In addition to Mészáros, other Penn State scientists on the research team include Xuefeng Wu, a research associate, and Kenji Toma, a postdoctoral scholar.
[ Barbara Kennedy / Francis Reddy ]CONTACTS
Barbara K. Kennedy | EurekAlert!
Study offers new theoretical approach to describing non-equilibrium phase transitions
27.04.2017 | DOE/Argonne National Laboratory
SwRI-led team discovers lull in Mars' giant impact history
26.04.2017 | Southwest Research Institute
More and more automobile companies are focusing on body parts made of carbon fiber reinforced plastics (CFRP). However, manufacturing and repair costs must be further reduced in order to make CFRP more economical in use. Together with the Volkswagen AG and five other partners in the project HolQueSt 3D, the Laser Zentrum Hannover e.V. (LZH) has developed laser processes for the automatic trimming, drilling and repair of three-dimensional components.
Automated manufacturing processes are the basis for ultimately establishing the series production of CFRP components. In the project HolQueSt 3D, the LZH has...
Reflecting the structure of composites found in nature and the ancient world, researchers at the University of Illinois at Urbana-Champaign have synthesized thin carbon nanotube (CNT) textiles that exhibit both high electrical conductivity and a level of toughness that is about fifty times higher than copper films, currently used in electronics.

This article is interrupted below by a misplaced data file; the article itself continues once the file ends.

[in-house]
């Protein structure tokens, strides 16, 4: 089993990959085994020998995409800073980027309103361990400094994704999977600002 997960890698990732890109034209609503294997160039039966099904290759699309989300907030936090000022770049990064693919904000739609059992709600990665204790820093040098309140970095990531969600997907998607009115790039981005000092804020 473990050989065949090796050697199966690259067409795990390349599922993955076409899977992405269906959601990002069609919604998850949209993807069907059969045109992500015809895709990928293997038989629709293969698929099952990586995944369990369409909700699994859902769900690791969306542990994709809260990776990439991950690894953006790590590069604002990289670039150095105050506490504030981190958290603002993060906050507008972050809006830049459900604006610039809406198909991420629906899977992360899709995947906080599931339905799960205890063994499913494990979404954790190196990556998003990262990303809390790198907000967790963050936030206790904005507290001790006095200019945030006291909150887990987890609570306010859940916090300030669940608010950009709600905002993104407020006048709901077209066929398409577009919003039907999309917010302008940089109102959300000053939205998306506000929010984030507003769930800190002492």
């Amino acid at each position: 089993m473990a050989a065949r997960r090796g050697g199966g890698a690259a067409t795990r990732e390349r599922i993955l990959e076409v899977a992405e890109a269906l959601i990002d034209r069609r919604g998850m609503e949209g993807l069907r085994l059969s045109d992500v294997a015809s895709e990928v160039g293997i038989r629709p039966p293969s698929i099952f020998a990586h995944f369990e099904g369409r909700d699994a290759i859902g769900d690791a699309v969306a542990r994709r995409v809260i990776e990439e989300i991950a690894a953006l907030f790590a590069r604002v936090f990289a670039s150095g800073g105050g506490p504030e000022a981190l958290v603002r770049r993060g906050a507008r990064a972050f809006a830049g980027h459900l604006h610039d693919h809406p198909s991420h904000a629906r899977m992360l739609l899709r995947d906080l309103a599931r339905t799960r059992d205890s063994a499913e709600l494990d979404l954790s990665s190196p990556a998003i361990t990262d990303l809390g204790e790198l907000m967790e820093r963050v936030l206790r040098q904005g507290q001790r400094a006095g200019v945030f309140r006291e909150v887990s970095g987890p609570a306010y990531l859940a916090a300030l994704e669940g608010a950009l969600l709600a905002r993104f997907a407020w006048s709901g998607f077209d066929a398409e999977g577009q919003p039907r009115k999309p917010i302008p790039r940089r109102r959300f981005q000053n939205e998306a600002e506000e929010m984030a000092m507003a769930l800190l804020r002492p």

"The structural robustness of thin metal films has significant importance for the reliable operation of smart skin and flexible electronics including...
The nearby, giant radio galaxy M87 hosts a supermassive black hole (BH) and is well-known for its bright jet dominating the spectrum over ten orders of magnitude in frequency. Due to its proximity, jet prominence, and the large black hole mass, M87 is the best laboratory for investigating the formation, acceleration, and collimation of relativistic jets. A research team led by Silke Britzen from the Max Planck Institute for Radio Astronomy in Bonn, Germany, has found strong indication for turbulent processes connecting the accretion disk and the jet of that galaxy providing insights into the longstanding problem of the origin of astrophysical jets.
Supermassive black holes form some of the most enigmatic phenomena in astrophysics. Their enormous energy output is supposed to be generated by the...
The probability to find a certain number of photons inside a laser pulse usually corresponds to a classical distribution of independent events, the so-called...
Microprocessors based on atomically thin materials hold the promise of the evolution of traditional processors as well as new applications in the field of flexible electronics. Now, a TU Wien research team led by Thomas Müller has made a breakthrough in this field as part of an ongoing research project.
Two-dimensional materials, or 2D materials for short, are extremely versatile, although – or often more precisely because – they are made up of just one or a...
28.04.2017 | Event News
20.04.2017 | Event News
18.04.2017 | Event News
28.04.2017 | Medical Engineering
28.04.2017 | Earth Sciences
28.04.2017 | Life Sciences